When it comes to cybersecurity, businesses need to understand two different approaches – Proactive and reactive. Both are equally important. Reactive approach refers to the set of steps that you take for damage control, but the first approach should be proactive, so that you can prevent a cyberattack in the first place. Malware remains one of the key cyber concerns for businesses around the globe, and despite so much being written about ways in which hackers use malware, businesses do fall prey to malware attacks time and again. In this post, we are sharing more on what you can do to prevent malware attacks.
- Inform your employees. Unless your teams know what types of malware threats, they may have to deal with, they cannot be proactive. Conduct training workshops and guide your employees on how they can identify, report a malware.
- Get rid of outdated software. If your devices have unused & outdated software, especially legacy software, uninstall the same. Also, all software, firmware and operating systems should be updated to the latest version.
- Focus on emails. Emails remain one of the key sources of malware files and programs, and it is important to use some form of spam filter. Ask your employees to report emails that may have malware.
- Strengthen the passwords. Weak passwords remain an easy tool for hackers. Get your employees to create long & strong passwords, with no personal information, and ensure that they don’t repeat or reuse passwords.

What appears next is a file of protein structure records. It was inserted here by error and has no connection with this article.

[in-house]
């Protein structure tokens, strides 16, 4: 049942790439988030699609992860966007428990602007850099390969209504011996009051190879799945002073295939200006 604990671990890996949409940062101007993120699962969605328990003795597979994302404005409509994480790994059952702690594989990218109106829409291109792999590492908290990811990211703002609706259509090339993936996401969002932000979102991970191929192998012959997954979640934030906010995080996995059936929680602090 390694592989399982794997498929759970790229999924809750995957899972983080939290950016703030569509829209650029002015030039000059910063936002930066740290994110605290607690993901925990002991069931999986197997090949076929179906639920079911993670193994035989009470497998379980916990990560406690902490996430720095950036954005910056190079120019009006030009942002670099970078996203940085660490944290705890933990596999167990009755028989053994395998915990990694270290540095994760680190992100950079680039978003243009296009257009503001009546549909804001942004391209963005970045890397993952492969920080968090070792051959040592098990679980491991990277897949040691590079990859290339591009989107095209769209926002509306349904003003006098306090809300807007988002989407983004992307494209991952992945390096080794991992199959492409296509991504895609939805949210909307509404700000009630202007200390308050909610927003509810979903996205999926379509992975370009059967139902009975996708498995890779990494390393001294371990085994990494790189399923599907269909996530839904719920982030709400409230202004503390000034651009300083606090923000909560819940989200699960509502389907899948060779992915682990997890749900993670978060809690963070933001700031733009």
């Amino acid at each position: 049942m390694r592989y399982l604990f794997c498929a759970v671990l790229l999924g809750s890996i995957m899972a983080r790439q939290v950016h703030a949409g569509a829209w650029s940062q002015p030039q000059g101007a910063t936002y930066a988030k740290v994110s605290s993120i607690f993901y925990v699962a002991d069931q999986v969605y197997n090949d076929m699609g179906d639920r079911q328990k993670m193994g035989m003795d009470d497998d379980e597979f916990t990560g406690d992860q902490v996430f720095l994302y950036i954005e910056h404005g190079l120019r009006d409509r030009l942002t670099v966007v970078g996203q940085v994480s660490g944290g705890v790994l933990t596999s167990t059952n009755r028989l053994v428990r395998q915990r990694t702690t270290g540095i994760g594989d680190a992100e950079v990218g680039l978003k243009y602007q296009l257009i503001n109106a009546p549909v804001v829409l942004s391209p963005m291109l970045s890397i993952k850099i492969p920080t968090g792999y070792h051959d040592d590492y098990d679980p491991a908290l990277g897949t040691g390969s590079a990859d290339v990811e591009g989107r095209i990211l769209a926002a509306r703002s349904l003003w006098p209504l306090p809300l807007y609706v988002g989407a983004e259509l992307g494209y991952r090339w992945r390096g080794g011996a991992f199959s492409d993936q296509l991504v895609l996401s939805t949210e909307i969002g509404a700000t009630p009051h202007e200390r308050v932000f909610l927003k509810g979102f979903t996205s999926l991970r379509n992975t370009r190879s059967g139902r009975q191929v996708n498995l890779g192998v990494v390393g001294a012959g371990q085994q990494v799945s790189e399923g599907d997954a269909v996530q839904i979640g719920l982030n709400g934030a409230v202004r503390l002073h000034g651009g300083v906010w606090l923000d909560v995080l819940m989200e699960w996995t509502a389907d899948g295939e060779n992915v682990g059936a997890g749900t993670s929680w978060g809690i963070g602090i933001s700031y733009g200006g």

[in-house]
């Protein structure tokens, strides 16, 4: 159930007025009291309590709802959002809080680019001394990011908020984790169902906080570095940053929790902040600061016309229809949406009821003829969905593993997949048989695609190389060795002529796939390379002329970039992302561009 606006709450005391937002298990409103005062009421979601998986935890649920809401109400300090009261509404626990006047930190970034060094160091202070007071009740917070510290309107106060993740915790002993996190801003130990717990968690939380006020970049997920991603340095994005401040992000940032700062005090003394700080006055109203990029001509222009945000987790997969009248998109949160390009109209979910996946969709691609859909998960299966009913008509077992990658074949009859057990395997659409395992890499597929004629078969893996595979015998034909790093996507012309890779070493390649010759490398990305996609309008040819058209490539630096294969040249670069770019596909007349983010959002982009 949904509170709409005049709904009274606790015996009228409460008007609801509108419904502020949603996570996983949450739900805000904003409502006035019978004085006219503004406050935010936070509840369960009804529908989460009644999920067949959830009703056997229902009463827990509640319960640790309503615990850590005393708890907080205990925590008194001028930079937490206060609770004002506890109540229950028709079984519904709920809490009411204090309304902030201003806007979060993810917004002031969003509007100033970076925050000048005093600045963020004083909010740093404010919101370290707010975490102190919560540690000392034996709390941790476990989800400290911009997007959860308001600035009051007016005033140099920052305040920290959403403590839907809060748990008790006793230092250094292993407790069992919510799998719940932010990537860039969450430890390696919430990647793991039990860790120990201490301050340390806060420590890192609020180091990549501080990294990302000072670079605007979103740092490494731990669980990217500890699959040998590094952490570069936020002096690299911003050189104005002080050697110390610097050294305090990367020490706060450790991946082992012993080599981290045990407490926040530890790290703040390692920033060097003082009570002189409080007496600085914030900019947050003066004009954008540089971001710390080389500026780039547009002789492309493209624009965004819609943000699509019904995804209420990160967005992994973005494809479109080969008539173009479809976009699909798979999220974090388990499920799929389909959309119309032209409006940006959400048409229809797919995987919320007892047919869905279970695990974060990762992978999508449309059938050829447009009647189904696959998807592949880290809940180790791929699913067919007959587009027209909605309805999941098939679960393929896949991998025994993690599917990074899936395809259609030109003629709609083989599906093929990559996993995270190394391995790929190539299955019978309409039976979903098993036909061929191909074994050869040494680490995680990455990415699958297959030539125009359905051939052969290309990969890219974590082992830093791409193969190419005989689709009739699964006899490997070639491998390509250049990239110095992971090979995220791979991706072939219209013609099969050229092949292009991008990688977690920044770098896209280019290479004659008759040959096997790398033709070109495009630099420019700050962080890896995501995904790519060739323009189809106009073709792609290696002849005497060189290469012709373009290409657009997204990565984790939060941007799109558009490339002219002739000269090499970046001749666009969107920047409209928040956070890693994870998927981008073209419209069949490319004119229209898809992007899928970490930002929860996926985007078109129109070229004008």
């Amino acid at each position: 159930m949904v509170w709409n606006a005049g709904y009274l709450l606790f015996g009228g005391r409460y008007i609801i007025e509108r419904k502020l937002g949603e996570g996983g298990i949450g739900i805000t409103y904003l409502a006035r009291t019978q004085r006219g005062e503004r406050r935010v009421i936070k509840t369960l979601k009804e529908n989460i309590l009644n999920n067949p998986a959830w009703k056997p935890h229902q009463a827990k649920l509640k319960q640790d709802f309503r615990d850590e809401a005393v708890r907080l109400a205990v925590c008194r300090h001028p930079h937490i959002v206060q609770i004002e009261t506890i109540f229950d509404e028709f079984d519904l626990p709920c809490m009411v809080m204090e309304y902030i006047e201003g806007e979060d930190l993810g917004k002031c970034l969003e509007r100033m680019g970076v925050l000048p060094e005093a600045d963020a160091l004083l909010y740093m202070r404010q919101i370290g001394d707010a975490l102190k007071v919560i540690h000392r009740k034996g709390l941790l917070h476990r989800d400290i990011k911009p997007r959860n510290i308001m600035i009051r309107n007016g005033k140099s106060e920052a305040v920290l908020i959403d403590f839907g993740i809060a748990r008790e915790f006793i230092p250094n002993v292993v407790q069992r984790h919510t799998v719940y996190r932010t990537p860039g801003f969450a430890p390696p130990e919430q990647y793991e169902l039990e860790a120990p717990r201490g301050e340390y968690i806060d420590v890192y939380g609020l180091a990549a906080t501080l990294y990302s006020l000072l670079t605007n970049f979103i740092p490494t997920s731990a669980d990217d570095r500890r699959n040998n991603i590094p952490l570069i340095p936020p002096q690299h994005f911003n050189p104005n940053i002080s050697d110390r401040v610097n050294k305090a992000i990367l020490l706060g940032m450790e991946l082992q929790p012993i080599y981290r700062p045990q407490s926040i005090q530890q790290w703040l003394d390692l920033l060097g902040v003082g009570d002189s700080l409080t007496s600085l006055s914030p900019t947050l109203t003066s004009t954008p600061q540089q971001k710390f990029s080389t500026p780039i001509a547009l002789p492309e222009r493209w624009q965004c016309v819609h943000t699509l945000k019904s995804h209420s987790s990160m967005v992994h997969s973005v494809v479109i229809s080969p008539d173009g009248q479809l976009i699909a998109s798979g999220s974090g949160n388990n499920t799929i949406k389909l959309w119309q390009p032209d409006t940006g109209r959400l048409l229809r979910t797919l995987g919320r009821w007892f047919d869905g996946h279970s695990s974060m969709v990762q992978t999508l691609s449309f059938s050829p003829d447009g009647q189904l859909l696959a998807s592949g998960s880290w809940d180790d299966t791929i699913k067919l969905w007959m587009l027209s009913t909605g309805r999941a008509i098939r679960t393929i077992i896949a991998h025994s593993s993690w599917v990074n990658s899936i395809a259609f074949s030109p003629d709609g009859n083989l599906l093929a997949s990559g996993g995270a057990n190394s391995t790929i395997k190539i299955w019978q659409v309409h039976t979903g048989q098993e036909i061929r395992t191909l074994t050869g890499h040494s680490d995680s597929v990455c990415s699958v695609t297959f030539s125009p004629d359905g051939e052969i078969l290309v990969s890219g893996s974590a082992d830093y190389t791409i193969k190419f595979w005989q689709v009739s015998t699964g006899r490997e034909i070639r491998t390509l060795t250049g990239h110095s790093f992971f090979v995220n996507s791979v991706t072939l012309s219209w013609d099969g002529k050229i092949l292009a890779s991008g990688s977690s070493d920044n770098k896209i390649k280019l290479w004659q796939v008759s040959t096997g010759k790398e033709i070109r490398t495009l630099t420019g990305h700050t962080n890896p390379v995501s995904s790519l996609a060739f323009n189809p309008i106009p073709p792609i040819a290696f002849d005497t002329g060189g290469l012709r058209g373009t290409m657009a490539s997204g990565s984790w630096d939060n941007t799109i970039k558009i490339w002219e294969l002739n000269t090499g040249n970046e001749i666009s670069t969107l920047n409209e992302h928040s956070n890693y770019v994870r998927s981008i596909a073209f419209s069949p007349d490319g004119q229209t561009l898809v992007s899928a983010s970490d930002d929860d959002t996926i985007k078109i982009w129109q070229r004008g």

- Recommend a password manager. For an employee, who is handling five different devices and many other resources, remembering complex passwords can be hard. To make things simple, recommend a reliable password management tool.
- Change default passwords. For hackers, it doesn’t take a lot to hack a default password and install a malware file on your system. Make sure that you change all default passwords as soon as the product has been deployed.
- Use Antivirus and antimalware software. There are some really effective suites that offer protection against viruses and different types of malware, including ransomware. Avoid the free ones, and get one that is meant for business use.
Besides the preventative game plan, ensure that you have an incident response plan in place. In case a malware attack happens, your employees need to know what must be done, and the incident response plan sets a series of steps that can minimize damage. For antimalware programs, do check reviews before selecting one.